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Donald Trump took the early
electoral-vote lead over Hillary Clinton Tuesday night, as the candidates each
claimed big – albeit expected – state victories, but were locked in a tight
race for numerous key battlegrounds.

It was too early or close to call a
range of vital swing states, including Pennsylvania, Florida, Ohio, New
Hampshire, Virginia and North Carolina.

While the outcome of those races is
unclear, Fox News can project that Trump will win in Texas, Arkansas, Kansas,
North Dakota, South Dakota and Wyoming. In Nebraska, one of just two states
that does not use a winner-take-all system of awarding delegates, Fox News can
project that Trump will win four electoral votes. It is too early to say who
will win the final vote in that state. Trump earlier claimed projected
victories in South Carolina, West Virginia, Kentucky and Indiana, where running
mate Mike Pence is governor, as well as Alabama, Missouri, Mississippi,
Oklahoma and Tennessee.

Clinton, meanwhile, is projected to
win delegate-rich New York. Clinton was projected to easily win her home state
of Illinois, and is also projected to win Connecticut, New Jersey,
Massachusetts, Maryland, Rhode Island, Delaware and the District of Columbia.
She already had won Vermont.

Meanwhile, Clinton is ahead in New
Mexico, though it’s unclear whether she will prevail there.

It’s also too early to project
winners in perhaps the two most important battleground states of the hour –
Arizona and Colorado.

And while Clinton has a lead in
North Carolina, it’s too early to declare a winner in the key swing state. In
Virginia, where Clinton’s running mate Tim Kaine serves as the state’s junior
senator, she has a lead over Trump, though it is too early to project a winner.
It’s also too early to call Georgia.

The incoming returns follow a
frenzied day of voting across America marked by long lines and last-minute
appeals for support from both campaigns.

While the race has tightened in
recent days, the Democratic nominee still seemed to enter Election Day with the
edge on the electoral map in her quest to become the first woman elected U.S.
president. But Trump voiced confidence Tuesday about his chances in key
battlegrounds.

“We’re going to win a lot of
states,” the Republican nominee told Fox News, as he aims for an upset victory
to cap his improbable campaign which came from behind to vanquish 16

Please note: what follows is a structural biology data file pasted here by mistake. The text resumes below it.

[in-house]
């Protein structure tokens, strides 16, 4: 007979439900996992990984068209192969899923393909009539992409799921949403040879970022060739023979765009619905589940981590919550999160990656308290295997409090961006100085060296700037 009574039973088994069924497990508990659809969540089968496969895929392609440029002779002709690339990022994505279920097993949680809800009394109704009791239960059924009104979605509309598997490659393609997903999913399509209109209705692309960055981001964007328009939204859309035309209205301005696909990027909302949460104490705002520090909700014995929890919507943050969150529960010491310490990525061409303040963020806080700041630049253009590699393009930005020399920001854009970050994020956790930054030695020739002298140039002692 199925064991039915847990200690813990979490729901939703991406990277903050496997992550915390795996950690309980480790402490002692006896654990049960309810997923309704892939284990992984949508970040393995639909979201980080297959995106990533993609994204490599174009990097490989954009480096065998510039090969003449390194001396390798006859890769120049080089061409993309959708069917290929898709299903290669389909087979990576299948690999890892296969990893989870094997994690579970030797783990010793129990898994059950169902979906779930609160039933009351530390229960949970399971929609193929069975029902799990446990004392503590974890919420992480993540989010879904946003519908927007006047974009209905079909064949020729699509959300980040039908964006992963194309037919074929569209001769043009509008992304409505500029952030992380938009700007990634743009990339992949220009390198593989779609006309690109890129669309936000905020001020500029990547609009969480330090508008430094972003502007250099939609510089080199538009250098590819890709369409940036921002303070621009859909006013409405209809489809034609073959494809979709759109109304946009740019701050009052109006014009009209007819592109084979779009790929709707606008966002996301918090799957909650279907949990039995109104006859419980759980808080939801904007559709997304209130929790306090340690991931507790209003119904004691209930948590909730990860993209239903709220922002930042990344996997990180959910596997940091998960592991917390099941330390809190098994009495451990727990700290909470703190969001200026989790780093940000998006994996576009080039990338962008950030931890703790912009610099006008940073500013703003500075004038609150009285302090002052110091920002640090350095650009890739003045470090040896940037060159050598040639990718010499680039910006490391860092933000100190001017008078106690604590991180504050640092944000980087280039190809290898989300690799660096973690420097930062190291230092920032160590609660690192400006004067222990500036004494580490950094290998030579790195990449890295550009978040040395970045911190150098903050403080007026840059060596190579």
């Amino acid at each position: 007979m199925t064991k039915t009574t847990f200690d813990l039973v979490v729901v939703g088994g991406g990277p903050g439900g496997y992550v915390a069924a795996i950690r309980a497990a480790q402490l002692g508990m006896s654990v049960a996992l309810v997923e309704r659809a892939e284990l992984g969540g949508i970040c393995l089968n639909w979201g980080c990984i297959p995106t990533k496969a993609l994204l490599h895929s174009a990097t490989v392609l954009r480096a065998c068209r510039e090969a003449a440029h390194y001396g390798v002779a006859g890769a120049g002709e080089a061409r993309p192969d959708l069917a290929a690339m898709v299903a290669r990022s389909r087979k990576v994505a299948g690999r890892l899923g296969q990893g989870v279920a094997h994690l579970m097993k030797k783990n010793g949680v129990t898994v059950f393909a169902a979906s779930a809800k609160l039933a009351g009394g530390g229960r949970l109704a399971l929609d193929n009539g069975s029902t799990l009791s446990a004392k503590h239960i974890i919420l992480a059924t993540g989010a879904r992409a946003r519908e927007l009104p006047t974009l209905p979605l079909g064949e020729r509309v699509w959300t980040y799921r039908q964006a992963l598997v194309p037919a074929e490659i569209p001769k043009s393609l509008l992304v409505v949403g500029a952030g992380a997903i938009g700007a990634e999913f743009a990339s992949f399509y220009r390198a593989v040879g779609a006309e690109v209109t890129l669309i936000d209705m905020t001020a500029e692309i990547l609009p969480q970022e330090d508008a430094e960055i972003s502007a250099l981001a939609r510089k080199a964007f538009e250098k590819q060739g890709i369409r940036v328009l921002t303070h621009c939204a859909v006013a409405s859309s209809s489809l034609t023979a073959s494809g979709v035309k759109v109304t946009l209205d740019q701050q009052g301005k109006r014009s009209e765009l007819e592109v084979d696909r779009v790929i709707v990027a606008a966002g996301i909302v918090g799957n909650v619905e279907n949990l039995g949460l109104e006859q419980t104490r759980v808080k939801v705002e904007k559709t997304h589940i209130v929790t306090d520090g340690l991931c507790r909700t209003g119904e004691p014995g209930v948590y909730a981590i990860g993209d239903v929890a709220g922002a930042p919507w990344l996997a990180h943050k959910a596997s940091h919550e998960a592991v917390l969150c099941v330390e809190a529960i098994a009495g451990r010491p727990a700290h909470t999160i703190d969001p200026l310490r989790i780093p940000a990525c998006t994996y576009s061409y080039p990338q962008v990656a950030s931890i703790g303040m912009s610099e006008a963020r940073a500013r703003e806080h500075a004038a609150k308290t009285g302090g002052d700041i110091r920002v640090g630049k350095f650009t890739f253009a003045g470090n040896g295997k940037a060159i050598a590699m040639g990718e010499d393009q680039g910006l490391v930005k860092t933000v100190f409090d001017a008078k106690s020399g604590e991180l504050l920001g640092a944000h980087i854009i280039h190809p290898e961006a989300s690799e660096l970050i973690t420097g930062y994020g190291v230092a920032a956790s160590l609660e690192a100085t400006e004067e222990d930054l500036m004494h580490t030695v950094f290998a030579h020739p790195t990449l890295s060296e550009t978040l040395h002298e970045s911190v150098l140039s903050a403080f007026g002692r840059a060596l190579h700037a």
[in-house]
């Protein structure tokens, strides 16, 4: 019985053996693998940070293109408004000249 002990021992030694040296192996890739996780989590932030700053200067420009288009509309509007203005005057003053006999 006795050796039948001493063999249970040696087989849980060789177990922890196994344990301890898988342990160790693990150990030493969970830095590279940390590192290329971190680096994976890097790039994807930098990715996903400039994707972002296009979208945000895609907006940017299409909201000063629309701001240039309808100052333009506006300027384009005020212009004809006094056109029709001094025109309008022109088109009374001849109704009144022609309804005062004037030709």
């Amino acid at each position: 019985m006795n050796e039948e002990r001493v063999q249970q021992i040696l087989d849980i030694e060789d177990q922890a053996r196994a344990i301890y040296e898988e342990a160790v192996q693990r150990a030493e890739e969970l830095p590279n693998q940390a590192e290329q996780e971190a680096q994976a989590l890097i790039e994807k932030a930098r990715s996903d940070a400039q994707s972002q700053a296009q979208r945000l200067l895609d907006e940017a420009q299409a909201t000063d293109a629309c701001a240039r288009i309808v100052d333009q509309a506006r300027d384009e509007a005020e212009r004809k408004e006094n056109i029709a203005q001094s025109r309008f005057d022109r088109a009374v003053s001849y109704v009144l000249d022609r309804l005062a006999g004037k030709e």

competitors in the rowdy Republican primaries.

The general election race between
Clinton and Trump has been no less grueling.

The presidential debates were
marked by outbursts, interruptions and name-calling, as the candidates dealt
before, during and after with a slew of campaign twists that kept the race in
flux all the way to Election Day.

The most recent bombshell was FBI
Director James Comey’s announcement 11 days before the election that the bureau
was revisiting the investigation into Clinton’s personal email server use while
secretary of state, after discovering new messages on the laptop of disgraced
ex-Rep. Anthony Weiner, the estranged husband of a top Clinton aide. He closed
the case again on Sunday, but Trump already was using the brief probe to revive
the email controversy in the final days. The WikiLeaks release of emails hacked
from Campaign Chairman John Podesta’s account also has become a constant
distraction for the Democrat’s campaign, as the messages revealed infighting,
internal ethical concerns about the Clinton family’s foundation and even
evidence that the now-head of the Democratic National Committee leaked town
hall questions to Clinton during the primaries.

Meanwhile, Trump dealt with – and
denied – numerous allegations of sexual harassment and assault that came out in
October, following leaked footage from over a decade ago showing Trump making
crude comments about women.

The candidates swept all that aside
in the closing hours of the race, as Clinton cast herself as a unifying force
after a divisive election and Trump cast his bid as the vehicle to bring jobs
and security back to America.

“Today is our independence day,
today the American working class is going to strike,” Trump said in Grand
Rapids, Mich., overnight.

Clinton, in North Carolina, said,
“We have to bridge the divides in this country.”

No matter who wins, the 45th
president will take office to an anti-establishment mood in the electorate and
deep voter dissatisfaction with the direction of the country. Concerns about
health care, the economy, terrorism and illegal immigration dominated the race
and are unlikely to be settled by Tuesday’s vote.

Voters are also deciding Tuesday
whether Republicans should keep control of both the Senate and House of
Representatives. That decision will have a big impact on the success of the
next president’s agenda.

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